University of Guam graduate biology student and Guam NSF EPSCoR graduate research assistant Therese Miller gained research experience this summer through a course held by the University of Washington. The class was called Biodiversity and Integrative Taxonomy of Invertebrates and was held at the university’s field station in Friday Harbor Laboratories on San Juan Island from July 18 to August 18, 2022.
The course focused on methods for documenting and describing the species-level diversity of invertebrate animals through activities such as field trips to collect samples, dissecting, photography, and genetics work.
The class was taught by two instructors: Gustav Paulay, Ph.D., a curator and professor at the University of Florida who served as the director of the UOG Marine Laboratory from 1991 to 2000 and has extensive experience in studying marine invertebrate zoology.
Kevin Kocot, Ph.D., a curator and professor at the University of Alabama, hosted workshops on bioinformatics and studying meiofauna. Bioinformatics is an interdisciplinary field that develops software and tools to understand biological data. Meiofauna are small invertebrates that live on or near the bottom of bodies of water.
“Together, they not only encouraged our passions for studying marine biodiversity but also equipped us with the tools to further our careers,” said Miller.
Over the course of the program, Miller worked on a research project that involved describing species of blood stars (Henricia), a sea star found along the Pacific Coast which is typically red-orange in color but can vary from tan to almost purple.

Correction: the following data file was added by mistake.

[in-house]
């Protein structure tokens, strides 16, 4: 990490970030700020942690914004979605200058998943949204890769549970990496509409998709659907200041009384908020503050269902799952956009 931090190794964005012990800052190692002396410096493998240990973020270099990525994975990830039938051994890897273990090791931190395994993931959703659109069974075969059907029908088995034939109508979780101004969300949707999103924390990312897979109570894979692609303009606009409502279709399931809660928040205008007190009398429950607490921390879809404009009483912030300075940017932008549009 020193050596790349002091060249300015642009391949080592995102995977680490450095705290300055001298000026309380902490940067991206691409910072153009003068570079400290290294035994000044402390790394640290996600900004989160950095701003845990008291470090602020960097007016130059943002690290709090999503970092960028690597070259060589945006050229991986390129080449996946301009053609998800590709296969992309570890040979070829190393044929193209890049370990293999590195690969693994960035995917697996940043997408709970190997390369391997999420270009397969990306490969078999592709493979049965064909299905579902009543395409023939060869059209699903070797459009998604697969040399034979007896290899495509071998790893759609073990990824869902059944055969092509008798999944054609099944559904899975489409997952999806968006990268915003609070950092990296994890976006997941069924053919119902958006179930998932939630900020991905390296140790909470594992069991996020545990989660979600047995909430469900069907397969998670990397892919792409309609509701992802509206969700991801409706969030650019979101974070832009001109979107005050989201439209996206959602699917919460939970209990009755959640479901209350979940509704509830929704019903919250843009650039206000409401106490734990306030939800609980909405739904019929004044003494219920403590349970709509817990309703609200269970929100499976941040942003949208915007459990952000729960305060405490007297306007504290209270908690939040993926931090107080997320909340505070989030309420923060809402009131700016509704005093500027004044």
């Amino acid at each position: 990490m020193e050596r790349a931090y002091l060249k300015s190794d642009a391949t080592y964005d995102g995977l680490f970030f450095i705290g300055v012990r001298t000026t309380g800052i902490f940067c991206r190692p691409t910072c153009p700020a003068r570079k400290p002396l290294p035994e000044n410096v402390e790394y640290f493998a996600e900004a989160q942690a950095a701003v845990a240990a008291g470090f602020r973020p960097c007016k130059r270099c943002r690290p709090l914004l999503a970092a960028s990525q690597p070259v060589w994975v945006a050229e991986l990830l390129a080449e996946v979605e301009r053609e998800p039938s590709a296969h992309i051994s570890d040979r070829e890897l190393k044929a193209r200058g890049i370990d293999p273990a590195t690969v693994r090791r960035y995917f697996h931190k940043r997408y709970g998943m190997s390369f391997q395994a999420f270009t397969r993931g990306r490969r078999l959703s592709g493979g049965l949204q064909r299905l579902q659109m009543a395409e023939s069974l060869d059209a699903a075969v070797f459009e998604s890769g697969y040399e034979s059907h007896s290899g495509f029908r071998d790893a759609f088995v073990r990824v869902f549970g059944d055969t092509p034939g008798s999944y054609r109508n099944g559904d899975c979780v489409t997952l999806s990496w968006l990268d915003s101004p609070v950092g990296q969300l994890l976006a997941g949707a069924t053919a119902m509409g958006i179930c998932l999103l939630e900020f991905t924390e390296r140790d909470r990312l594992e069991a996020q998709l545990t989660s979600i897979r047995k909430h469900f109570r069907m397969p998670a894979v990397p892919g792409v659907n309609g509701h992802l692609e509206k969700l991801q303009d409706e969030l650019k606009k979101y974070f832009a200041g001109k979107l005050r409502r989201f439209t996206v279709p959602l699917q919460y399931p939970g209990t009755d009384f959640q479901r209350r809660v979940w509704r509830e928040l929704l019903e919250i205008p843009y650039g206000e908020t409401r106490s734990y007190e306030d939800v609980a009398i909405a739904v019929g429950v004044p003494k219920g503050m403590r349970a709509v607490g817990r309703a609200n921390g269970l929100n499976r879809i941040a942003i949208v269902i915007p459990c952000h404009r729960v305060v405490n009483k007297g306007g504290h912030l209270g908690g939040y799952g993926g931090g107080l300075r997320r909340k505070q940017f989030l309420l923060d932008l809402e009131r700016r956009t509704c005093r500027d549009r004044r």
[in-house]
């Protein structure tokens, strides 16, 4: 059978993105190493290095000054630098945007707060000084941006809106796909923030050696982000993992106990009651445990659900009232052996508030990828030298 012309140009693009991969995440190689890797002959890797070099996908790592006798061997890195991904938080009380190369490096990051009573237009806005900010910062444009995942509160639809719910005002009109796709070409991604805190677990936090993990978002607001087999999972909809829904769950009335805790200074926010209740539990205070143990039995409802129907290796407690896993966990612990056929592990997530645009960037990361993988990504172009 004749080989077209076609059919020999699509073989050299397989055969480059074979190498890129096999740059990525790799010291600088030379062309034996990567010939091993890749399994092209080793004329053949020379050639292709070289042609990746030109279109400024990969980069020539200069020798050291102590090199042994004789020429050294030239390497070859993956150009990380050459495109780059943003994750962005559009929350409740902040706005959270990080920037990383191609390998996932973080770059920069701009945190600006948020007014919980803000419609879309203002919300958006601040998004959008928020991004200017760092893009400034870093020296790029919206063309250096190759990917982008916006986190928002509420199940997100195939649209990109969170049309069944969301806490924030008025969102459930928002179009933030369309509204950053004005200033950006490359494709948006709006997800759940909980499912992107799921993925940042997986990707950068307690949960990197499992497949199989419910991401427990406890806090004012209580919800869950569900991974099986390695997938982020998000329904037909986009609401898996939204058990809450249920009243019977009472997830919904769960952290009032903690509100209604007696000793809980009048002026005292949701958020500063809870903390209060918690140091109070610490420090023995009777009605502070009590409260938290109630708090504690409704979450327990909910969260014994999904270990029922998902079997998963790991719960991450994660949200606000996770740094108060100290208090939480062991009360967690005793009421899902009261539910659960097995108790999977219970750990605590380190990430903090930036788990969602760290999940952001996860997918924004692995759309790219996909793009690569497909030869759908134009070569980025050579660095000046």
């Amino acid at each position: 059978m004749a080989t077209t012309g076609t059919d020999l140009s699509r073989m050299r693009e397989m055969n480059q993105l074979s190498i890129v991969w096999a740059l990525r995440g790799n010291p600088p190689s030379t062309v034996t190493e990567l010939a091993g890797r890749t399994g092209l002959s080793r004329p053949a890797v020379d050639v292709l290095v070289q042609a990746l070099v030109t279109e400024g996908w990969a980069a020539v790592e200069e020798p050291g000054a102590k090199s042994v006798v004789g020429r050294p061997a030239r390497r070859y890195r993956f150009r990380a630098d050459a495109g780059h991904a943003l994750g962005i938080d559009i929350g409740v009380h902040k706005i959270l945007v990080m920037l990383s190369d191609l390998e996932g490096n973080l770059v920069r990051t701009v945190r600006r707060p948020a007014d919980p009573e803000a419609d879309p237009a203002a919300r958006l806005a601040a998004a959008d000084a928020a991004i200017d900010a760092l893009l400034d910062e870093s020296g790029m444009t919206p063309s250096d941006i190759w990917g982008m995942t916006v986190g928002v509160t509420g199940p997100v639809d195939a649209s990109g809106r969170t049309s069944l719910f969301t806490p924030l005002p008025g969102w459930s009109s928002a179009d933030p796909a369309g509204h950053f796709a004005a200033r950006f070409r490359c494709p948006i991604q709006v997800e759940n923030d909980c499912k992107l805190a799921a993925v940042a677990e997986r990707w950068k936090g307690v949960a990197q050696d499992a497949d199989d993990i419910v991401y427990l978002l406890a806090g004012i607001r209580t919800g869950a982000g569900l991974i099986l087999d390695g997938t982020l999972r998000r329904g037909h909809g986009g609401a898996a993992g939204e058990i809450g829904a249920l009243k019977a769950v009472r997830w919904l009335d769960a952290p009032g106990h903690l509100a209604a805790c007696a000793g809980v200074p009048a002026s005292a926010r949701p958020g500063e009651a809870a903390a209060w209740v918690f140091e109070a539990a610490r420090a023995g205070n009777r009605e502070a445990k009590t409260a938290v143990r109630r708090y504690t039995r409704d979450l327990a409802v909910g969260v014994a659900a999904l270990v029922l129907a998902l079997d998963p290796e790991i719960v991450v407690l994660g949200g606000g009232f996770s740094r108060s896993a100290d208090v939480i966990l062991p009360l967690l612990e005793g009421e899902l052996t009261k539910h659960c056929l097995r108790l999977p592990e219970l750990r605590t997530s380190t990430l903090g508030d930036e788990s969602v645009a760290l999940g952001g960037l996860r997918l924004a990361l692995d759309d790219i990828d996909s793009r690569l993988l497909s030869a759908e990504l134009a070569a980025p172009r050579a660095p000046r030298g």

“Historically, what appear to be several different species are all called the same name in the literature or are left undescribed,” said Miller. “My project entailed collecting about 50 specimens of these sea stars and taking DNA from them to see how closely they were genetically related.”
During the course, she found two specimens of a species that were the first to be sampled in the Juan de Fuca Island strait. This species had previously been found along California and Oregon.
Throughout her time in Washington, Miller was able to see cultural aspects of San Juan Island such as various small farms throughout the island as well as a fishing vessel that belonged to the indigenous Native American tribes of the Pacific Northwest.
“It was fascinating to learn about some of the native tribes that have lived in the area for several centuries,” said Miller. “I also relearned the importance of characterizing biodiversity in the anthropogenic age, particularly for marine species, which are largely understudied compared to terrestrial fauna. This is especially important to me living on Guam since marine biodiversity here is so rich and there is so much to research and explore. I felt this course really inspired me to open my eyes more to the world around me and consider what species here have yet to be identified.”